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Ever since Slack unveiled a new logo this week that swapped out its instantly recognizable hashtag icon for a simplified, multi-colored pinwheel, the design world and many others on Twitter have been abuzz. As with most rebrands, controversy is swirling about the changes, and it’s easy to see why.
For most of the critics—including a few in our own company design Slack channel (how is that for meta?)—it is the loss of that famous, mostly beloved hashtag that has everyone talking.
While there was some comfort in seeing the colors we had grown to love using Slack on a day-to-day basis, it is difficult to argue against critique that the logo veers on the generic side. The vibrant blue, striking red, honey yellow, sprightly green and the added speech bubble shapes worked well together to convey the brand personality. While the new logo does keep some elements of the original shape, it also seems deliberately obfuscated.
The brilliance of the hashtag as part of the previous logo was that it was a simple visualization of Slack’s core brand promise of enabling effective online team communication as well as reflecting a fundamental functional feature of the product itself. Furthermore, Slack has been growing so quickly as a business and has such a fanatical following that it had the opportunity to own the hashtag in the B2B space. This is the nirvana of brand marketing (think Kleenex becoming synonymous for tissue). So why would the only company in the B2B world that could have owned the hashtag choose to discard—or at the very least, heavily obscure—it in this new logo?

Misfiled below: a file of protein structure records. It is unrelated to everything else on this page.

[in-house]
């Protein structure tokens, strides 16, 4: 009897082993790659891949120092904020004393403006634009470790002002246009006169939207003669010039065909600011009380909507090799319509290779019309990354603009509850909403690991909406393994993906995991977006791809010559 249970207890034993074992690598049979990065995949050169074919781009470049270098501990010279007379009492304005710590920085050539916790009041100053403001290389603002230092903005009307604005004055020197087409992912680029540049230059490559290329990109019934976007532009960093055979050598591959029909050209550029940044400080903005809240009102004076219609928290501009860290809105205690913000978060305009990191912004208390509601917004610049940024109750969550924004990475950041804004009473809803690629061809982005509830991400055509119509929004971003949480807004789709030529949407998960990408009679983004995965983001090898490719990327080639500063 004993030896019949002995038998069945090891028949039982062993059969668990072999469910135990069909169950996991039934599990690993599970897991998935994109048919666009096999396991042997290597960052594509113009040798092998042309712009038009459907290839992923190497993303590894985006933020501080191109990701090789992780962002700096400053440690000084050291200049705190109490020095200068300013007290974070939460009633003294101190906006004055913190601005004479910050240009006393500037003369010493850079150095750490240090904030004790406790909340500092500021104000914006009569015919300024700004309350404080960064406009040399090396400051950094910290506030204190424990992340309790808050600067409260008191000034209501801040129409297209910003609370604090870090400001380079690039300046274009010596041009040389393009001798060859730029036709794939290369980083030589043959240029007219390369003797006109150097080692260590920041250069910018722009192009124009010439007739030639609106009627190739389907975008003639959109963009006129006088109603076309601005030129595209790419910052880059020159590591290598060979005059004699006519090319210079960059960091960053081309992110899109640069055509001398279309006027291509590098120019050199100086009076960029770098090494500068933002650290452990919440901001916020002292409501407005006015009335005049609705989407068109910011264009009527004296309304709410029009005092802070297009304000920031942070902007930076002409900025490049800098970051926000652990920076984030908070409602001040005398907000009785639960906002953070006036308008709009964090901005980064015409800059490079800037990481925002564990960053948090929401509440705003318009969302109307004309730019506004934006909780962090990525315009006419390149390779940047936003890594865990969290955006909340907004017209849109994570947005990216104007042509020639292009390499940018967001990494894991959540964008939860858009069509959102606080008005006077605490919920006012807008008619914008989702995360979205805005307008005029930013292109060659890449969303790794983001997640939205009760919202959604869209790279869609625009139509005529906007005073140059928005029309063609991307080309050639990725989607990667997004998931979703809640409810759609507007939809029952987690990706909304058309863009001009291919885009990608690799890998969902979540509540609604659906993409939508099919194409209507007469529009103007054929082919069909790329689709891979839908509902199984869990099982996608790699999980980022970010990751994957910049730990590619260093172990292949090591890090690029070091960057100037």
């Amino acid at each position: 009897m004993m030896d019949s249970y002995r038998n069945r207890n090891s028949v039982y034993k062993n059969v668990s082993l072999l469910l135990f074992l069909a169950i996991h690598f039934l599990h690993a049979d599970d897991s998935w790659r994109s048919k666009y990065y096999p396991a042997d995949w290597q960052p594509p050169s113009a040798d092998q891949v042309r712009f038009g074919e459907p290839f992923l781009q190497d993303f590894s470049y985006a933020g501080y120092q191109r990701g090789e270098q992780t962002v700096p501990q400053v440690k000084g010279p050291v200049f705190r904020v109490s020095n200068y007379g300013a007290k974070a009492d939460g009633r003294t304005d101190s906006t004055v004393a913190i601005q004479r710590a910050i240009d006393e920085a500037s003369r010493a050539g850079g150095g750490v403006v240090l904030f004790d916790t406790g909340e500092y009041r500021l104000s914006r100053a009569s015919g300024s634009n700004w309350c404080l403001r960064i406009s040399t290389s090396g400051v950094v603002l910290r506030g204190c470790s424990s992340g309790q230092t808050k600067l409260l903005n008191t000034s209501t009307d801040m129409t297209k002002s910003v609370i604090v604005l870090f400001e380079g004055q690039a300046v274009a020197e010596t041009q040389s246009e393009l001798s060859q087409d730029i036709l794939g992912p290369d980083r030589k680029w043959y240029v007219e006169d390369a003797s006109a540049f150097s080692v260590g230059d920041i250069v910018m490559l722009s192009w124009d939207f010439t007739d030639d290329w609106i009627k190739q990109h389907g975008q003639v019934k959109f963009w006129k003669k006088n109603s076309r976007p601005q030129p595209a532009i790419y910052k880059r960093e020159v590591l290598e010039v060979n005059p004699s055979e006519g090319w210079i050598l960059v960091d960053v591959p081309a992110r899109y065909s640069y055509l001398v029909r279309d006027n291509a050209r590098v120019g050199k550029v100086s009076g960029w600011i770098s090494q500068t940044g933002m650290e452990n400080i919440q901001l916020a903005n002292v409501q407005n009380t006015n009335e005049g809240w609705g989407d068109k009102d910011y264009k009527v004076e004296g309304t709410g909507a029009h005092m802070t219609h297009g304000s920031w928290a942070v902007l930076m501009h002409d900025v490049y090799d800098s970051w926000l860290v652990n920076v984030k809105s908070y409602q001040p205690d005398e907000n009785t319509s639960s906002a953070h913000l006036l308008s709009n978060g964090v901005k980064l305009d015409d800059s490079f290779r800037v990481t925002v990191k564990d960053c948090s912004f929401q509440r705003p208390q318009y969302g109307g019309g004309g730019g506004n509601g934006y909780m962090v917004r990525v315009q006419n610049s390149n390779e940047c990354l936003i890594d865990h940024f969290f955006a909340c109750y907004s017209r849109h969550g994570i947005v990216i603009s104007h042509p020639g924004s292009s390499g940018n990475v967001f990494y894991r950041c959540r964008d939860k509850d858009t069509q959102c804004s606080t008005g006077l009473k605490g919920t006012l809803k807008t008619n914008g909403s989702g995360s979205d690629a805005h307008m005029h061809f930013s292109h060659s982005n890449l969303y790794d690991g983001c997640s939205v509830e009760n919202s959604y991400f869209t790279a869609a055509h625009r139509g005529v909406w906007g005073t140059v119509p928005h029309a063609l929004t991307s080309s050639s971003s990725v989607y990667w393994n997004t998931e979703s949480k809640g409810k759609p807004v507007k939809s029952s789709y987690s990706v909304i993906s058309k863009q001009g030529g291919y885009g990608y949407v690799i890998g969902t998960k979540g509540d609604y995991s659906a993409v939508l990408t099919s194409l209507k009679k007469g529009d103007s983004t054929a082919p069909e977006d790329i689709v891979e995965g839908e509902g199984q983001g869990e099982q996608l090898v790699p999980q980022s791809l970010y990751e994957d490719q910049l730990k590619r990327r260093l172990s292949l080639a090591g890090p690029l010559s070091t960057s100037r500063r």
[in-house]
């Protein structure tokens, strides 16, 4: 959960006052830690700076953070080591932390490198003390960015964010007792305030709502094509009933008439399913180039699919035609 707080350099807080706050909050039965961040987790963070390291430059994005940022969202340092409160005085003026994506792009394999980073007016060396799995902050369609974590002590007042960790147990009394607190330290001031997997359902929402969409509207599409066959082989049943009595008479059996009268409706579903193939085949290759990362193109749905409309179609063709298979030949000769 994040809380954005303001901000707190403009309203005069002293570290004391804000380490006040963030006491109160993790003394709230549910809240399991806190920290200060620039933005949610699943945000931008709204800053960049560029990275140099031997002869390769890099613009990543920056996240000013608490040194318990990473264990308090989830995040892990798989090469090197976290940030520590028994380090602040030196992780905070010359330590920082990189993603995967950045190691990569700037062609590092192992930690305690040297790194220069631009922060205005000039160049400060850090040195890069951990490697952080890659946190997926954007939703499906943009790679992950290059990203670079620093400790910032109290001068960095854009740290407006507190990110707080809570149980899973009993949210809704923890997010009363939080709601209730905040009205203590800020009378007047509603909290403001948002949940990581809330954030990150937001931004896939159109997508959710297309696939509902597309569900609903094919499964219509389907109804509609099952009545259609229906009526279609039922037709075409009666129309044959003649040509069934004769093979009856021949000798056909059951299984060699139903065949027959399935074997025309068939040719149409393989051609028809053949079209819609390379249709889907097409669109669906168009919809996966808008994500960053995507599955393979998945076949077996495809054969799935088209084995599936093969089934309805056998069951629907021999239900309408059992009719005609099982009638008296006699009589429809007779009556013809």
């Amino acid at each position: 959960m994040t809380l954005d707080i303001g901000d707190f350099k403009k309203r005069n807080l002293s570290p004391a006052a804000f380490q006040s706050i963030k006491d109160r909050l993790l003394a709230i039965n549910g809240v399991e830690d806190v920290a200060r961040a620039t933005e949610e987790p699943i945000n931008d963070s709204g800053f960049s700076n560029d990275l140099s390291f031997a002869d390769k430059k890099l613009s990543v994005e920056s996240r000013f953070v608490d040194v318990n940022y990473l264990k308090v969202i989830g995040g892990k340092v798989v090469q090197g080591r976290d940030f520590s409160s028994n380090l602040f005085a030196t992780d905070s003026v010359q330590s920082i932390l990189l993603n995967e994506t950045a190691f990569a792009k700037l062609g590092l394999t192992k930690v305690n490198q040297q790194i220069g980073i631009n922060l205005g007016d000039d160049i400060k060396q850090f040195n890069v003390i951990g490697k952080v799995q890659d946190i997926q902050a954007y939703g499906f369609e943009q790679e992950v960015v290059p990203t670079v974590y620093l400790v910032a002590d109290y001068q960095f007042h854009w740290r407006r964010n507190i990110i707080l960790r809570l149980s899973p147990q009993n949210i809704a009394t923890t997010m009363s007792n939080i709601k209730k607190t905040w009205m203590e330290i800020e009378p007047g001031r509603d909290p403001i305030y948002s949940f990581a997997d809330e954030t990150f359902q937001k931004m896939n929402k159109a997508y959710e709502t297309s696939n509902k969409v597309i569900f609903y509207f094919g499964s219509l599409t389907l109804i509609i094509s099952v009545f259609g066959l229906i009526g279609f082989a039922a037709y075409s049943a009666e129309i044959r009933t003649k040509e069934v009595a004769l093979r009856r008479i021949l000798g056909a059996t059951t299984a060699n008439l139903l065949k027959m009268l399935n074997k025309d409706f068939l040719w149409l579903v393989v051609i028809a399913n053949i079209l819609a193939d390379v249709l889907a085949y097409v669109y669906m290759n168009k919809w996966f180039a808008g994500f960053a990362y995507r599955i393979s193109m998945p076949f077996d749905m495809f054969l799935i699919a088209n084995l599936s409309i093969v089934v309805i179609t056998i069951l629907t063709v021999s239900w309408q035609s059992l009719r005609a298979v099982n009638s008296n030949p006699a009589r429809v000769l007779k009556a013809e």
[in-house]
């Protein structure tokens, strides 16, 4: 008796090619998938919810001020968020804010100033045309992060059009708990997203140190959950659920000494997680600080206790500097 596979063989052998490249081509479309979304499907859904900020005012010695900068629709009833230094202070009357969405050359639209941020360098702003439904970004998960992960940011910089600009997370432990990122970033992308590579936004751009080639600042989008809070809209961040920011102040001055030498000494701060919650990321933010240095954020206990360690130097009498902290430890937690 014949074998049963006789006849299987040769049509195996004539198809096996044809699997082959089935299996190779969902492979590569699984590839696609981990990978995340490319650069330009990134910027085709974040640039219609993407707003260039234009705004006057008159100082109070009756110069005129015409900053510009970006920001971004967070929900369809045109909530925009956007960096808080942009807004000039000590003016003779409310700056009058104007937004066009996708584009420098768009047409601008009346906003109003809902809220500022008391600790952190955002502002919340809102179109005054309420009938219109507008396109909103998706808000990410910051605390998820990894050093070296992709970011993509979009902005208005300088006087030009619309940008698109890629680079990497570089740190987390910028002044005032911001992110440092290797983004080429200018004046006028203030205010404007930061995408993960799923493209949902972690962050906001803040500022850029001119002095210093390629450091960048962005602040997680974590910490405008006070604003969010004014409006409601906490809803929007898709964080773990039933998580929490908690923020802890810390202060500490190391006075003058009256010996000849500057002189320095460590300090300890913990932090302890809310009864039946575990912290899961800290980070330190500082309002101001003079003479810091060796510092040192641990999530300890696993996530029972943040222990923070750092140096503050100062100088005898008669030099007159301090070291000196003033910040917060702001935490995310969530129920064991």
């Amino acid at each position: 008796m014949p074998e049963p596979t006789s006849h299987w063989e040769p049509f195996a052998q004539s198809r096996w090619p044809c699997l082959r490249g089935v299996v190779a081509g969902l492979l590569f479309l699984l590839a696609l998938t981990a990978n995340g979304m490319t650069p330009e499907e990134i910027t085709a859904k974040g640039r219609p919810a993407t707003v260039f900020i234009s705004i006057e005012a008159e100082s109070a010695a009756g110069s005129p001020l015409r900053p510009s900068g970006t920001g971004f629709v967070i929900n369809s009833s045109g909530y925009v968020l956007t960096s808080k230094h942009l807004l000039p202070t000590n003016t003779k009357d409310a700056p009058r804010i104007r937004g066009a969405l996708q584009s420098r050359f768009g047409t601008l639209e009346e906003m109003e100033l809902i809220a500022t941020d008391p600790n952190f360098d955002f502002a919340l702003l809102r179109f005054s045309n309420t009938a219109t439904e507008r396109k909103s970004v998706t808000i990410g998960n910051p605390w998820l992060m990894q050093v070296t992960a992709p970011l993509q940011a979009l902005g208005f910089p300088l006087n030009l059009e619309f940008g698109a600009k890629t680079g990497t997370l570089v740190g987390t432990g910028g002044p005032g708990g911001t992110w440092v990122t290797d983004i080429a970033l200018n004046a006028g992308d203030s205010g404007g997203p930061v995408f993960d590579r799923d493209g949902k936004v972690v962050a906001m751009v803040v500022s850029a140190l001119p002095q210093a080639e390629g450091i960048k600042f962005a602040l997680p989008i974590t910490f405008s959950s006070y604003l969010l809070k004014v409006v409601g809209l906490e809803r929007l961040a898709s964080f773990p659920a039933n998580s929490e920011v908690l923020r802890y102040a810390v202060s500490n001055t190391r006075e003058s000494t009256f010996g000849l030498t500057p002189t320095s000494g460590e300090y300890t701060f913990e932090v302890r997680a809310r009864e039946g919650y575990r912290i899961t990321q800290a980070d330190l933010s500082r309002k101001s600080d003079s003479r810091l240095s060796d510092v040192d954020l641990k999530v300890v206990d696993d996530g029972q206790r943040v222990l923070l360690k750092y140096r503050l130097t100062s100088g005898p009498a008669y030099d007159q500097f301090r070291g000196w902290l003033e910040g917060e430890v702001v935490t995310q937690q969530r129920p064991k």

It’s because Slack is striving to deliver on a bigger brand promise.
The new logo does solve some practical execution issues. Simplifying the color palette from 11 shades to four, sharpening the edges of the wordmark and removing the precise angular element from the combination mark will result in cleaner, more consistent visual executions across the business and product. The new logo is bold, energetic and somehow elevated.
And from a branding perspective, this redesign also tells a larger story.
Slack wants us to look away from the hashtag and think bigger. They want us to think of more than just group conversations and communication. They want us to believe Slack can be a place to do more than just talk. They want us to be open to the possibilities of integrating many of our workflows, such as making payments, organizing files, hiring talent, consuming media. By removing the hashtag in their new logo and replacing it with elements that can be extracted and combined in new ways, they are opening our minds to the potential that Slack can deliver on the bigger brand proposition of improving daily workflows throughout our professional lives.
It’s no accident that Slack rolled out its new visual identity shortly before its IPO. With an ever-expanding portfolio of Fortune 500 clientele and many, many happy customers, Slack has discarded the narrow constrictions of the hashtag to broaden its promise and appeal and lay the groundwork for its future. Slack’s new logo allows it to confidently and credibly state to companies like Microsoft, Google and the rest of its users: “We’re more than group chat. We’re the future of group work.”